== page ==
Reluctantly, though now with some relief, I recently cleaned and stored away my scuba diving equipment as water temperatures begin to drop in our freshwater venues and air temperatures plummet, making it an uncomfortable surface interval between sea dives. There are hardy divers of course who continue to be active throughout the year but I’m afraid those days are now behind me.

Experienced divers develop specific interests: wrecks, caves, photography, marine life but, in my own club in Scunthorpe, the members have had to learn to put up with my tendency to suddenly stop and apparently, at least in their eyes, be staring at the sea floor or having a prolonged rest. These stops are usually the result of discovering some geology-related feature and they are not all confined to under the water.

My first dive at the National Dive Centre at Stoney Cove, Leicestershire was delayed because the path from the car park to the water is through a cutting that exposes red Triassic mudstones (Mercia Mudstone Group) lying unconformably on Ordovician quartz-diorites of the South Leicestershire Diorite Complex. It was worthy of at least 15 minutes of my attention but my instructor didn’t agree! Nor did most of the members who accompanied me on a week-long trip to the Sound of Mull when we tied up for the night at Lochaline. I arrived at the local pub a good 45 minutes after them armed with pockets full of Gryphaea, ammonites and bivalves, collected from the shore, which I duly presented in expectation of at least some recognition. Not one of them recognised the assemblage of fossils on view as the same as that seen in the stone walls and garden soils of Scunthorpe.

Frustratingly there is a dive site I visited in 2013 which is an analogue for Treak Cliff near Castleton, Derbyshire. It is in the Gulf of Suez and, on our arrival to tie up for the night, I shocked my dive buddies by repeatedly shouting “it’s Treak Cliff” as we approached a submarine reef (our objective) with pale blue, relatively shallow water beyond, that contrasted with the deep inky-blue sea on the open water side. I use the term “frustratingly” because nobody on board, fellow Scunthorpe Divers, Egyptian crew members and dive leaders and solo Chinese diver, appreciated what I was trying to explain. Similarly whenever I take groups on my Castleton circular field trip I wish I could transport them to the Red Sea for a few minutes; perhaps a laptop to show my video record of the experience, complete with shouts of “it’s Treak Cliff”, would be a useful accompaniment on my next visit.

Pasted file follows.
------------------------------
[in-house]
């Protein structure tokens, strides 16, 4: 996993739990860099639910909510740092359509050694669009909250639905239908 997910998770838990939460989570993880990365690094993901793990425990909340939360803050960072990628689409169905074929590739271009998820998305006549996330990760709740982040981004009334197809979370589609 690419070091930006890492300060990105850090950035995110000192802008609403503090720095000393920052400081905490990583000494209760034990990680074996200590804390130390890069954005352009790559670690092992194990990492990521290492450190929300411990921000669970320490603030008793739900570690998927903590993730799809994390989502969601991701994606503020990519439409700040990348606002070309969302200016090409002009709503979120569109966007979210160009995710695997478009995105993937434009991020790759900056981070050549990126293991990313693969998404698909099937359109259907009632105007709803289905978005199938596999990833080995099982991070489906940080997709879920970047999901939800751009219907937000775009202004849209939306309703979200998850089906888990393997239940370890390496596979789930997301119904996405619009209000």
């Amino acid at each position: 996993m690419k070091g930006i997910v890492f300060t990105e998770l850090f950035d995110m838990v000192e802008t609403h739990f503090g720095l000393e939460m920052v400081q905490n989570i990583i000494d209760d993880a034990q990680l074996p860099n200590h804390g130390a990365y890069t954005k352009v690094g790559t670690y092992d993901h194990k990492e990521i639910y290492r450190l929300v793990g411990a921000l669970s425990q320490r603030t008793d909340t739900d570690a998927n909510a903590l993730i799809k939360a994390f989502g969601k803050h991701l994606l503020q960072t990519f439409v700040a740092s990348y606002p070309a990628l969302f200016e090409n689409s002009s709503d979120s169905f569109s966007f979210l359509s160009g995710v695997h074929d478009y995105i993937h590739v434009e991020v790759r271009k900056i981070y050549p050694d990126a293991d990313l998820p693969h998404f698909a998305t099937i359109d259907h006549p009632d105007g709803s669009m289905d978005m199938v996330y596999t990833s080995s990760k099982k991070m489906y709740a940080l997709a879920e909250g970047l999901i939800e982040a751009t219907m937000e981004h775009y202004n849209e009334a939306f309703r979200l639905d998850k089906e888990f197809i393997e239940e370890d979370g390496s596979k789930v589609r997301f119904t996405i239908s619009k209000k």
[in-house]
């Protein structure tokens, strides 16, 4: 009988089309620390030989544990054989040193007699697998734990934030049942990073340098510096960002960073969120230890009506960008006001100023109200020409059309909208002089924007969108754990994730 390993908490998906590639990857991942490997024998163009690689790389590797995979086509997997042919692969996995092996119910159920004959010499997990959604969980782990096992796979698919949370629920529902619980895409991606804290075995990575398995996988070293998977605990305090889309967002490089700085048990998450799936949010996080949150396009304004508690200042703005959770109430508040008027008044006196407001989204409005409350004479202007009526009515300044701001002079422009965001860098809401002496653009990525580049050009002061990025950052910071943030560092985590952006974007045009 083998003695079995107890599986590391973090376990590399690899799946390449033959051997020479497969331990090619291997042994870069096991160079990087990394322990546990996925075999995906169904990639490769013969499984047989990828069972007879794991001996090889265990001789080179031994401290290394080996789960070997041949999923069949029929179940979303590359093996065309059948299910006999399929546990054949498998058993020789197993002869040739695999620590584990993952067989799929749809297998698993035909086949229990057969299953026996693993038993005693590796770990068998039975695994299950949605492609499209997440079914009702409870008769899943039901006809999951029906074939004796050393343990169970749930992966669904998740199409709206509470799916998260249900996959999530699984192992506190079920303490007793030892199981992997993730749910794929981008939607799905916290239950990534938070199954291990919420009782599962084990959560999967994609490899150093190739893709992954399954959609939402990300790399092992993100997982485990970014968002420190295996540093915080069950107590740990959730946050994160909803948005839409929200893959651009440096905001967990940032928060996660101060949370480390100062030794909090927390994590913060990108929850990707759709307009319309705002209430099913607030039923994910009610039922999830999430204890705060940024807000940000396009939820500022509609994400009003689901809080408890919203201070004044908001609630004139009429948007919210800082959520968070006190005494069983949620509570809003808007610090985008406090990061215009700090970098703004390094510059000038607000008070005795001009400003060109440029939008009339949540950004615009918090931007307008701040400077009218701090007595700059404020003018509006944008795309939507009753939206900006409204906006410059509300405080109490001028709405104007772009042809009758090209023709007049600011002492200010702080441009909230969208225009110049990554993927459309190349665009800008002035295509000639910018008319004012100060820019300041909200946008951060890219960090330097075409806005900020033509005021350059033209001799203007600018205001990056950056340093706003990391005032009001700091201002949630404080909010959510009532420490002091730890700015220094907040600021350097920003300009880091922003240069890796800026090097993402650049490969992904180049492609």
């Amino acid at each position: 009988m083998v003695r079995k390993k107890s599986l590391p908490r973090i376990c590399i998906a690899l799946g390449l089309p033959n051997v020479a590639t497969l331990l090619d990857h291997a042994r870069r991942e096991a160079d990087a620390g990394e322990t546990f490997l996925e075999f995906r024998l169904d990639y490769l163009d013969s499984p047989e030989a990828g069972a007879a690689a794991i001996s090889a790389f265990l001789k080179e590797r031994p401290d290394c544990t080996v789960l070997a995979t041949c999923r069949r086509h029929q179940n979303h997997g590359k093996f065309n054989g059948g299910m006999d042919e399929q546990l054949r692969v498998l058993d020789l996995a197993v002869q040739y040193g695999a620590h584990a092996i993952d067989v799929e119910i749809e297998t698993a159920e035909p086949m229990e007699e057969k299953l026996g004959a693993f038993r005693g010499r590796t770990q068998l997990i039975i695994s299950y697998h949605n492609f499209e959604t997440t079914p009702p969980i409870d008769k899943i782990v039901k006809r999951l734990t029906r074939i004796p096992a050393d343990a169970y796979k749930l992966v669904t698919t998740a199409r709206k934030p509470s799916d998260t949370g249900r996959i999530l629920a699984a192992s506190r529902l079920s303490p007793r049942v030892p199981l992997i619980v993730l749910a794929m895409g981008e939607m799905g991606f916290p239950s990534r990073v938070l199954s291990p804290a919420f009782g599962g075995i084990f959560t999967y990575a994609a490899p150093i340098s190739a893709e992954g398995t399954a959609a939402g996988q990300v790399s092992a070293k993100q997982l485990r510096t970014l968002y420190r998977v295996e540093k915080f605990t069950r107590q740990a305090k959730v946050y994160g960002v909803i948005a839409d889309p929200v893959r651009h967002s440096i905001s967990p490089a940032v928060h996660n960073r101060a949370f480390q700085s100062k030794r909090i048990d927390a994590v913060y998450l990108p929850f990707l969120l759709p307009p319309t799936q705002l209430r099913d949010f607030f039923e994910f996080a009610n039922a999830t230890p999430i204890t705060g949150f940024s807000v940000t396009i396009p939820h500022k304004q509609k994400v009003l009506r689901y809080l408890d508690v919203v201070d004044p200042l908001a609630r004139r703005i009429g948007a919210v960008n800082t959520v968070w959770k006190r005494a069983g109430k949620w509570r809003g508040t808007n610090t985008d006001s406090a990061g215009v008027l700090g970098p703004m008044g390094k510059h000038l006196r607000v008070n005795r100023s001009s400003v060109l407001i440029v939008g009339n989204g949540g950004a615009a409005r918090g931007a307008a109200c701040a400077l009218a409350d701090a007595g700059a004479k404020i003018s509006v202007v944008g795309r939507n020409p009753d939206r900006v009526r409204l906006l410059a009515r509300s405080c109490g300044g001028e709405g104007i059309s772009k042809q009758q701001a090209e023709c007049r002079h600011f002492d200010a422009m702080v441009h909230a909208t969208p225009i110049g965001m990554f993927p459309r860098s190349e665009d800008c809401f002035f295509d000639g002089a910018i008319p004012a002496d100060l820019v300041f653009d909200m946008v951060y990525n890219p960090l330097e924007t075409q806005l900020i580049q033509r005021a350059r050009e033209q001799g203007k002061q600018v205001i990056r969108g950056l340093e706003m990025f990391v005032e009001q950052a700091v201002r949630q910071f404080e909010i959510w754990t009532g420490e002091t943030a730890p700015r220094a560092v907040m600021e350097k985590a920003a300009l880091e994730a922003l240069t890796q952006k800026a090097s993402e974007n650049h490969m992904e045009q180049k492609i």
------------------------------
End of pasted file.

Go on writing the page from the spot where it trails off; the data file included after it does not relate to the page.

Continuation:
A more recent dive in the Adriatic Sea off Cephalonia visited the site of a ‘hole’ in the sea bed. The mouth of this ‘hole’ is at 30m below sea level and is the mouth of a tunnel leading to a system of onshore caves. During the dry season water flows from the sea towards the land and the opposite way during the wet, winter, season. The result is that this regular flow of water oxygenates the water close to the dive site and brings in nutrients to support marine biota.

My buddies on this Cephalonian dive were strangers to me but they were interested to know what I had found so fascinating about a large clam-like shellfish at the entrance to the tunnel. I explained that the Mediterranean has today, sadly, a paucity of marine life, a combination of factors including overfishing, pollution and increasing sea temperatures. These “clams” dominated this niche environment and reminded me, as I finned from one to the next, of the large inoceramids such as Mytiloides spp. that are common in the Chalk of the early Turonian.